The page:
Delage Dengue and Chikungunya - Alliance of Air National Guard

Report
UNCLASSIFIED
Flight Surgeon RSV Day
ANGRC
Joint Base Andrews
Integrity - Service - Excellence
UNCLASSIFIED
Tropical Medicine : Dengue Fever
Bryan S. Delage MD COL MC FS SAS
JFHQ North Dakota National Guard
26 July 2014
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Dengue Fever
• I have no pharmaceutical bias or relationship to
report
3
Patient
• Jim was a 61 y.o. male, who had returned from
the Dominican Republic on vacation and
presented to his primary care physician after a
week of fever, and chills and not feeling well, with
some fatigue myalgias and headache.
• His primary care physician sent blood work to rule
out malaria, and then after the patient had left
came to my office to ask the question – What do
you think is going on with this guy ?
• Blood work returned normal, and the patient had
defervesced, and had no further sequelae
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What’s your Diagnosis
• So what would your answer be ?
• Obviously a definitive diagnosis cannot be had
with limited laboratory testing,
• But ……. A case can be made for Dengue Fever!
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Tropical Medicine- Dengue Fever
•
Dengue Fever –
• 1. Overview
• 2. Signs and Symptoms
• 3. Clinical Course
• 4. Diagnosis
• 5. Treatment and Management
6
Dengue Fever
• Overview:
• Dengue virus is one of
the leading causes of
illness and death in
tropical and
subtropical areas
• 400 million people are
infected with the 4
strains of Dengue
virus yearly
• It is caused by 4 distinct
serotypes of the dengue
virus (DENV, called
DENV1, ..2, ..3, ..4)
• Single stranded RNA virus
• A Flavivirus in the family
Flaviviridae
• Other viruses in this group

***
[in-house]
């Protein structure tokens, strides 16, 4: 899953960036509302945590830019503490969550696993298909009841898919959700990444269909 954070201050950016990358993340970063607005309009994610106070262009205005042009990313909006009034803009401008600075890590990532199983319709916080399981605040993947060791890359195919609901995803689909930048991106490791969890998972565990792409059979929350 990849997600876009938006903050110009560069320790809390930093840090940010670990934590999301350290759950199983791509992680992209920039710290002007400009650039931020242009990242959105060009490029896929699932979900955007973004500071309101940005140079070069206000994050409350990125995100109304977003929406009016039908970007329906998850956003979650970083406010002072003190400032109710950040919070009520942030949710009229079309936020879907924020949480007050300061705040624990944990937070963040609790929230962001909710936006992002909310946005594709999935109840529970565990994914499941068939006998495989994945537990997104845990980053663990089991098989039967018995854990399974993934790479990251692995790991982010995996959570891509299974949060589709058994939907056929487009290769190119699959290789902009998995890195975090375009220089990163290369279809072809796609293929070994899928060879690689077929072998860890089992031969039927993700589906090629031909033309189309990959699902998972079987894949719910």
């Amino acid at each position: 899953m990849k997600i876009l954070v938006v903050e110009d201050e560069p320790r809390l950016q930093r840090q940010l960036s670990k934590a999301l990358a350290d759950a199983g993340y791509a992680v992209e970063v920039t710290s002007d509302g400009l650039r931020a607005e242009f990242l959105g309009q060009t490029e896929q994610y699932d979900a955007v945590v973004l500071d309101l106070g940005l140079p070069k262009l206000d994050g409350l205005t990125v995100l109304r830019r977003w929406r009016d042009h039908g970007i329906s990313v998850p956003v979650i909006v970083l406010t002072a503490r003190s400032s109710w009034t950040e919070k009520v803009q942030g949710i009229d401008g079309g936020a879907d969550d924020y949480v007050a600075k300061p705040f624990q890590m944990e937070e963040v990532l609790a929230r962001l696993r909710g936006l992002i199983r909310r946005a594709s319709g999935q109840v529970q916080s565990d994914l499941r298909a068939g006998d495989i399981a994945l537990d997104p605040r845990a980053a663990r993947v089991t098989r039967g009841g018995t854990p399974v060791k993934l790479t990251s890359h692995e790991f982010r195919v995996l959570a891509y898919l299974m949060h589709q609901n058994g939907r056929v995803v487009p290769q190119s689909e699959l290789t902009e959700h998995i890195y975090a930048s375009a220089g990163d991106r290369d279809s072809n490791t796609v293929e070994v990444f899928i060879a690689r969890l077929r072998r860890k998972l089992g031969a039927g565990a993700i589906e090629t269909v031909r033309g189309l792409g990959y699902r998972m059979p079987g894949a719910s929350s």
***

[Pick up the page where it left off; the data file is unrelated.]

that are important (Yellow
Fever Virus, West Nile
Virus, Japanese and St.
Louis Encephalitis
viruses)
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Dengue Fever
• Overview (cont.) :
• It is an arbovirus, which
means it is arthropodborne, and is transmitted
primarily through an
infected Aedes species of
mosquito; but can be
transmitted by blood
transfusion, organ
transplant, or by needle
stick (all of these from an
infected individual)
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Dengue Fever
Signs and Symptoms:
• Infection with Dengue
virus can manifest in a
spectrum of Dengue that
ranges from an acute mild
febrile illness to classic
dengue fever, to the
severe forms of the
disease DHF ( Dengue
Hemorrhagic Fever) and
DSS ( Dengue Shock
Syndrome)
• About 75% of Dengue
infections are
asymptomatic, and
25% symptomatic ,
most symptomatic
infections present as a
mild to moderate
acute febrile illness;
up to 5% can develop
severe life threatening
disease.
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Dengue Fever- Clinical Course
• The illness begins
abruptly after an
incubation of 4 – 7
days (range 3-14
days).
• It typically goes
through 3 phasesfebrile, critical and
convalescent
• The Fever lasts 2 to 7
days,
• Signs and Symptoms
include: severe
headache, retroorbital pain, muscle
and joint, as well as
bone pain. A macular
or maculo-papular
rash, and can include
petechiae,
ecchymosis, purpura,
epistaxis, bleeding
gums, hematuria
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Dengue Fever – Clinical Course
• The severe forms of
DHF and DSS tend to